With increasing numbers of the public wary of a Kagan confirmation, the left is looking for every possible reason to trumpet her acceptability to conservatives. While Kagan has, wisely, made friends on both sides of the aisle, no conservative thus far has gone so far as to claim she would be anything other than another solid liberal vote on the Court. The latest attempt has been to use Justice Scalia, darling of the right, and his well-known personal fondness for Kagan as an endorsement for her confirmation. But a closer look at his statements reveals that his statements are being stretched beyond their reach.
The Washington Post’s Greg Sargent has claimed that Kagan’s words of praise for liberal Israeli jurist Aharon Barak – calling him “my judicial hero” and “the judge who has best advanced democracy, human rights, the rule of law, and justice” were no more effusive than those of Justice Scalia himself. But Scalia limited his praise to showing “a profound respect for the man, one that trumped their fundamental philosophical, legal, and constitutional disagreements.” Obviously the praise is categorically different: Kagan praised Barak’s judicial accomplishments, achieved by methods Seventh Circuit Judge Posner described as “judicial hubris” and “creat[ing] out of whole cloth … a degree of judicial power undreamed of even by our most aggressive Supreme Court justices.” Scalia did no more than offer respect for the man while differing with him on the issues. Scalia does the same with his own colleagues. He and Justice Ginsburg famously share a taste for opera, but only rarely are on the same side of a legal dispute. His friendship with and respect for her personally would never be confused with an ideological endorsement.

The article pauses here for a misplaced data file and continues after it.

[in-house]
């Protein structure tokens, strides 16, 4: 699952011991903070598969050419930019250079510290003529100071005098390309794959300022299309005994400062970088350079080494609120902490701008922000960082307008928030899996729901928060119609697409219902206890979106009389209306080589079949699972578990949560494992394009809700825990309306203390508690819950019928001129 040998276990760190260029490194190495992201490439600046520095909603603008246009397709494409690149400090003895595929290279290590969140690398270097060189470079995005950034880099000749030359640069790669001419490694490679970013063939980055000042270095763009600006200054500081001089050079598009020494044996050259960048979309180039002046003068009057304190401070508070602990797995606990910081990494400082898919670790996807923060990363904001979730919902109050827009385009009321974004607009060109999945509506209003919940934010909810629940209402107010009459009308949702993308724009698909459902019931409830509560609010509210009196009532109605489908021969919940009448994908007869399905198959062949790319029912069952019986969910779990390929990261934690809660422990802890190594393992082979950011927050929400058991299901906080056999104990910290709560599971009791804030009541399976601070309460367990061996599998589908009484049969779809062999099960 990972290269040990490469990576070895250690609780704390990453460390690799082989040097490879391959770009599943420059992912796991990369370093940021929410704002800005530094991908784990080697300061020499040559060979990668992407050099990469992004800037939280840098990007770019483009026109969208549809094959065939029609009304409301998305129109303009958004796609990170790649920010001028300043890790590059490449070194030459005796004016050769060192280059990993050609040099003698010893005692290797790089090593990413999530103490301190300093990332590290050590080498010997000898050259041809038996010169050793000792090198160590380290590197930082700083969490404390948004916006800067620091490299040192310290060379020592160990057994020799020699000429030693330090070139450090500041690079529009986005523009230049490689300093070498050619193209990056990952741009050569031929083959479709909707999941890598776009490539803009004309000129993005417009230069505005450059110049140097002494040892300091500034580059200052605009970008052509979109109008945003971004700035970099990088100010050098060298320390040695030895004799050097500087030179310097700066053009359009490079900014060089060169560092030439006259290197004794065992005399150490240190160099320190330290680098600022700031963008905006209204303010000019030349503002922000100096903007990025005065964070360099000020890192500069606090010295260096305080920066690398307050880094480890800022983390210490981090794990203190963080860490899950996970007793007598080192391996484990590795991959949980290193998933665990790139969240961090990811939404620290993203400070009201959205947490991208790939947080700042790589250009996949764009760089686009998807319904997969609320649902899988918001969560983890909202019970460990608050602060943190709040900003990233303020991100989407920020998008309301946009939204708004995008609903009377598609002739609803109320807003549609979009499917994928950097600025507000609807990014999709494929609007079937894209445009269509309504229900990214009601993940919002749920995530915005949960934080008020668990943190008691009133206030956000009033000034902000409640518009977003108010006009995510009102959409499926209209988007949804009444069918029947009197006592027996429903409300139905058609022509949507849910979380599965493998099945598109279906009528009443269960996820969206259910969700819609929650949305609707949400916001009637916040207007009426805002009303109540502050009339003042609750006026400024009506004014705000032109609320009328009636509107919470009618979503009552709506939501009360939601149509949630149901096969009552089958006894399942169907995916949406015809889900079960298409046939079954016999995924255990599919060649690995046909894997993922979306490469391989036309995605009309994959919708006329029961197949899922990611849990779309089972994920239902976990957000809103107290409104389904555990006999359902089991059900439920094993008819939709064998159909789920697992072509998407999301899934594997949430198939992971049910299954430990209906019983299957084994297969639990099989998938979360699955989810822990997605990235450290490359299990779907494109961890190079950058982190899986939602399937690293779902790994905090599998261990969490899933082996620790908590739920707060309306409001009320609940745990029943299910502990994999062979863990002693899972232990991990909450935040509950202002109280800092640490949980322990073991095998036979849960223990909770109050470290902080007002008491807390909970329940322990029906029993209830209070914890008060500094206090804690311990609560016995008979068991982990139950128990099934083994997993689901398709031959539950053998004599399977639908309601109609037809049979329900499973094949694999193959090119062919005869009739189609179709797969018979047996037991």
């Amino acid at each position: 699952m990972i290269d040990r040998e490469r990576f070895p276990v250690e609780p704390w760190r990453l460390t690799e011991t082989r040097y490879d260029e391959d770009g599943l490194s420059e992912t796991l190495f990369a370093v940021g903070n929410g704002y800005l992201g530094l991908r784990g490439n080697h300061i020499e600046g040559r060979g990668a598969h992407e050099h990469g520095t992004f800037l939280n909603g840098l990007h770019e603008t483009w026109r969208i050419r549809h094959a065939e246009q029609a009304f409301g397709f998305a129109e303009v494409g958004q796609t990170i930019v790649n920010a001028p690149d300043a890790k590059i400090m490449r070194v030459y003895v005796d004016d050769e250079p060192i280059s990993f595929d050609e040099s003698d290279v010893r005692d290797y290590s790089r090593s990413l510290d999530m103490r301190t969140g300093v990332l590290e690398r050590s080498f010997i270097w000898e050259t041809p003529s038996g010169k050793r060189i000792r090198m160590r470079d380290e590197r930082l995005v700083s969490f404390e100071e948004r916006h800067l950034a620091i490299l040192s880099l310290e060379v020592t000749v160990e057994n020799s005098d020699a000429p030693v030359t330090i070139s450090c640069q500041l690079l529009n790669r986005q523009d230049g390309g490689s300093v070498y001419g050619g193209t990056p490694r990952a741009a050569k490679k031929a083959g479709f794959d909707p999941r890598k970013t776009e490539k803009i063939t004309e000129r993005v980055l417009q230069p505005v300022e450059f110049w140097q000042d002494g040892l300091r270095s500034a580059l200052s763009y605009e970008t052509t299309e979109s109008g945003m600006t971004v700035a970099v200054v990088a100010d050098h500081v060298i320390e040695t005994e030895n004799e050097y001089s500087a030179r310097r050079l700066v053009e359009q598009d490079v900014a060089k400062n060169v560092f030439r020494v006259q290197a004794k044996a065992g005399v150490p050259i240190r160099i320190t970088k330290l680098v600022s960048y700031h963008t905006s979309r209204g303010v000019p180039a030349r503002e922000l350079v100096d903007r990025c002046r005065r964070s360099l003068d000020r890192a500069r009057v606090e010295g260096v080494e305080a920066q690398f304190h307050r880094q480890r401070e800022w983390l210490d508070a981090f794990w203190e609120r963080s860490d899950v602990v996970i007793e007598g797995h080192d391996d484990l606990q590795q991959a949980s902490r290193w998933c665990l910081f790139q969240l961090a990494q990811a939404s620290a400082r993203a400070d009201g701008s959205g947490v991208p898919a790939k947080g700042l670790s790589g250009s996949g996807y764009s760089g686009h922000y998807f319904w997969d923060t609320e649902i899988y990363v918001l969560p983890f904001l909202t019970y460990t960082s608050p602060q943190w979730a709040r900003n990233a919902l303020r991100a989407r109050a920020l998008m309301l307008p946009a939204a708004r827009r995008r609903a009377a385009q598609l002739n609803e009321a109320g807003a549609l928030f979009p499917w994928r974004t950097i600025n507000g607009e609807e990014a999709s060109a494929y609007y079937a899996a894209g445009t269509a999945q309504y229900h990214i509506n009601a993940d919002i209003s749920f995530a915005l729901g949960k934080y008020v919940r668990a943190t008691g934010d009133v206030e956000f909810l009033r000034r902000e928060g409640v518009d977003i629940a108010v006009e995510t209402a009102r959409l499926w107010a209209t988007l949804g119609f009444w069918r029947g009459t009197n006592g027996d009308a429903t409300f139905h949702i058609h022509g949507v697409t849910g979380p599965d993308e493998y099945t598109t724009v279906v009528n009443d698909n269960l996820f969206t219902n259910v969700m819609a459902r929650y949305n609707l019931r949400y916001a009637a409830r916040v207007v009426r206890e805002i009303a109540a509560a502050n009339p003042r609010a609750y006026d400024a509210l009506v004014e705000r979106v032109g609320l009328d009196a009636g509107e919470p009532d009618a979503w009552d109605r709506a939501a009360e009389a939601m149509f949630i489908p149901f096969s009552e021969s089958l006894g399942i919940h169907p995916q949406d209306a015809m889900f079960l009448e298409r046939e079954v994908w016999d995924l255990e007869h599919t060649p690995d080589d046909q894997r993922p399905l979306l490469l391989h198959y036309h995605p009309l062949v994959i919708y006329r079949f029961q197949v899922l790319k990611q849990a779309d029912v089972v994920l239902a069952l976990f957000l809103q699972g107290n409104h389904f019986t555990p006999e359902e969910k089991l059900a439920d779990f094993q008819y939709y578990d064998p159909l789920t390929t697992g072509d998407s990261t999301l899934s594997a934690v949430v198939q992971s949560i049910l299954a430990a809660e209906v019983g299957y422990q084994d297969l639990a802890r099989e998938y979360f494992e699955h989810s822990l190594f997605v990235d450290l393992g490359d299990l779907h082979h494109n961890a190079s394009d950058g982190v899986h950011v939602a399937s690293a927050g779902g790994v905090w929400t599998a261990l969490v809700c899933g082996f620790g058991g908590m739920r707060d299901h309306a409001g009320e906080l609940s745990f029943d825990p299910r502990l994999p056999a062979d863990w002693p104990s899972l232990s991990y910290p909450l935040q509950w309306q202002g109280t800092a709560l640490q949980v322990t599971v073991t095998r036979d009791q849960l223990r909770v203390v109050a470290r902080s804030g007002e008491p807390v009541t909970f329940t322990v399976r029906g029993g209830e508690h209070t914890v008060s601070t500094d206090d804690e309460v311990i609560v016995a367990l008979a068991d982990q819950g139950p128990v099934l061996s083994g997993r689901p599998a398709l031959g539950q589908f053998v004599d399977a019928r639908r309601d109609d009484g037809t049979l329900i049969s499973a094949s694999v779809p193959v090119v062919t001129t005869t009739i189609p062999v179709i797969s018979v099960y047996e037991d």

In another twist of Scalia’s words, Jeff Jeffrey at the National Law Journal wrote that Scalia approved of the president’s selection of a non-judge for a seat on the Supreme Court. But the reasons Scalia advocated appointing non-judges to judicial positions cut against Elena Kagan’s own confirmation. Criticizing a European system where judges follow a separate career track from other lawyers, Scalia opined “Can you imagine the kinds of judges that creates? People who have never been in private practice are judges. People who have never sued the federal government are judges. People who have never been on the other side of a case are judges.”
While Scalia personally seems to approve of Kagan’s nomination, his reasons for preferring a non-judge highlight precisely the type of experience Kagan herself does not possess. She spent a scant two years as a young law firm associate before entering academia, worked several years in policy positions in the administration, and has spent the last year as Solicitor General. She has (virtually) “never been in private practice.” She has “never sued the federal government.” And, apart from a total of three years in her 22-year career, she has “never been on the other side of a case.” Until last fall she had never argued more than a motion in open court, and she never had the experience of trying a case to judgment. This is not to say that any of these is the sine qua non of experience necessary for a would-be judge. But, as Ed Whelan put it, “Kagan’s record manages to replicate the primary supposed defect of the judicial monastery—isolation from the real-world lives of ordinary Americans—without conferring the manifold benefits of judicial experience.”
Kagan hosted a dinner at Harvard celebrating Scalia’s twenty-year anniversary on the high court, noting his accomplishment in promoting textualism and originalism, two approaches to the law that Kagan does not advocate. It appears she and Scalia at least share this feature: they are happy to give a pat on the back to a personal friend, even while disagreeing vehemently on substantive legal issues. Conservatives should take Scalia’s comments as just that: friendly support of an ideological opponent. Hardly a ringing endorsement.